Meet the Dog Who Helped Inspire a National News Story: Lady, Finally Unchained

Published by Sara Oliver.

Chained and forgotten in “No-No Land,” Lady—a 6-year-old German shepherd whom PETA fieldworkers had been helping since 2017—garnered national attention, thanks to The Washington Post Magazine cover story “A Dog’s Life: Why Are So Many People Cruel to Their Dogs?” The piece by journalist Gene Weingarten and photojournalist Michael S. Williamson, both two-time Pulitzer Prize winners, shined a spotlight on the cruel treatment of dogs in rural North Carolina.

Since meeting Lady, PETA’s fieldworkers spayed her; provided her with a sturdy, custom-made doghouse and lightweight tether; and checked on her every chance they could—their visits were likely the only kindness or respect she received.

Lady was so desperate for comfort, love, and affection that she would wrap her arms around PETA staff in a tight hug whenever they came within range of her chain, as described in the article:

They are literally and figuratively at the end of their rope … most are filled with anxiety, and unnaturally needy: When you are there, they don’t want you to leave. They will hold on to you with their front legs in a bear hug that seems to defy the natural limitations of a dog’s skeleton and musculature. —Gene Weingarten, The Washington Post Magazine

For years, PETA begged Lady’s owner to relinquish her, but she stubbornly refused, as she cared more about “owning” Lady than actually caring for her. But all that changed this June, when her owner grew so tired of the fieldworkers’ persistence that she finally relented. With the help of friends at the Chesapeake Humane Society, Lady will spend her life indoors with a guardian who will care for her and treat her with kindness and respect—which she has received only from PETA’s team until now—and she will never be chained again.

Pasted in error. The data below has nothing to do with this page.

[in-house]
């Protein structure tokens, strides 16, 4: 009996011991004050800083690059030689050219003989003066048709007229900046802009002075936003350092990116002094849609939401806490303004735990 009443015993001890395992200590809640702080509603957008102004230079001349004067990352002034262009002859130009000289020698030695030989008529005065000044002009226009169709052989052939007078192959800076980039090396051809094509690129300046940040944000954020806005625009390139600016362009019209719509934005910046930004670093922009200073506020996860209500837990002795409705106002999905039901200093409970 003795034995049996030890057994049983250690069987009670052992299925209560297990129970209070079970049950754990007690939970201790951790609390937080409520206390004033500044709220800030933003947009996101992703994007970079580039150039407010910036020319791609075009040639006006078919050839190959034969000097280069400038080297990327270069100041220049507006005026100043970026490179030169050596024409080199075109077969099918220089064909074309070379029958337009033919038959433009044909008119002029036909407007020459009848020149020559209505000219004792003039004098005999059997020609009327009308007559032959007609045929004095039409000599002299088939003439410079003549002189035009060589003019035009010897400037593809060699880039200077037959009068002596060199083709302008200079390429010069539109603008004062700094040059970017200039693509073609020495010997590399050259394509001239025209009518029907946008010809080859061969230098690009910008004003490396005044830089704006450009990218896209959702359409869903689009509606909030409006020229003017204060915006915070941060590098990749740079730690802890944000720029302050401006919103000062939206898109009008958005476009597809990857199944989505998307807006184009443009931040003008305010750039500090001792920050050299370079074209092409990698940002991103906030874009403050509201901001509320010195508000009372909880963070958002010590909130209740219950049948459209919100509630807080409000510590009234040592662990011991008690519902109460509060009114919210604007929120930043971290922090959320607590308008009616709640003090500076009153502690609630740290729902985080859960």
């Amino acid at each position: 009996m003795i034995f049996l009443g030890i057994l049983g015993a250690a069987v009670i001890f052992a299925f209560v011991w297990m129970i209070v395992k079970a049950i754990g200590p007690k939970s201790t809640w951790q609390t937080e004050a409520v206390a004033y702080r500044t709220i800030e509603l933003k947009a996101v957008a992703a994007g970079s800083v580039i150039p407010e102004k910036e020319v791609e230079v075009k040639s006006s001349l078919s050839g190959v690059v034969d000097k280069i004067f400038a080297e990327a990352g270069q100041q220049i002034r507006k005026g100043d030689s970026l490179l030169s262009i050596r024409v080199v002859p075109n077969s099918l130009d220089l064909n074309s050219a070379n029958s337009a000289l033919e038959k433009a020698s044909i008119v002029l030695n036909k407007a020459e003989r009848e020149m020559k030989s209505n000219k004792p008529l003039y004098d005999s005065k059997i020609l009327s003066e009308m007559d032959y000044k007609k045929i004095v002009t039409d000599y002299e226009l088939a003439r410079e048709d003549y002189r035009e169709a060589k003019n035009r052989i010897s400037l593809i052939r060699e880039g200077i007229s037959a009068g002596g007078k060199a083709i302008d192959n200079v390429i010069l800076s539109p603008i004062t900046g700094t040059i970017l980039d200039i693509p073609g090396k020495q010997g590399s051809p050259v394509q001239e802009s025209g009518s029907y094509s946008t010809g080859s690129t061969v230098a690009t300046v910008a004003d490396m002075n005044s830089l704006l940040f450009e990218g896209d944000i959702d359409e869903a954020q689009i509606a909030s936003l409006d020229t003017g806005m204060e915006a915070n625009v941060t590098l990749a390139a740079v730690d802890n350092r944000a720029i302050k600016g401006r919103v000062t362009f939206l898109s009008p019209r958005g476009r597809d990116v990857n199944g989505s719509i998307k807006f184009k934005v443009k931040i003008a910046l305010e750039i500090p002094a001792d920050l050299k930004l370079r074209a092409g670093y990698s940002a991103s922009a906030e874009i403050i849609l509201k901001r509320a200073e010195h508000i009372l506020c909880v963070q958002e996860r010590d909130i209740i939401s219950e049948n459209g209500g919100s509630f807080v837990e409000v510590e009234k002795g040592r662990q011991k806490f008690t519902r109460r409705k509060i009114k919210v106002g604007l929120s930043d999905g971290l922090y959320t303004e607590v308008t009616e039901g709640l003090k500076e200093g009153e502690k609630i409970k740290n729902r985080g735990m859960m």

Take Action for Chained Dogs

While Lady’s story ends with the chain coming off, many dogs are trapped in this hellish existence, tethered to one spot in scorching summers and freezing winters, often without adequate food or water, all day, every day. To better understand the plight of chained dogs, check out PETA’s documentary Breaking the Chain and learn what you can do to help them.

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 Ingrid E. Newkirk

“Almost all of us grew up eating meat, wearing leather, and going to circuses and zoos. We never considered the impact of these actions on the animals involved. For whatever reason, you are now asking the question: Why should animals have rights?” READ MORE

— Ingrid E. Newkirk, PETA President and co-author of Animalkind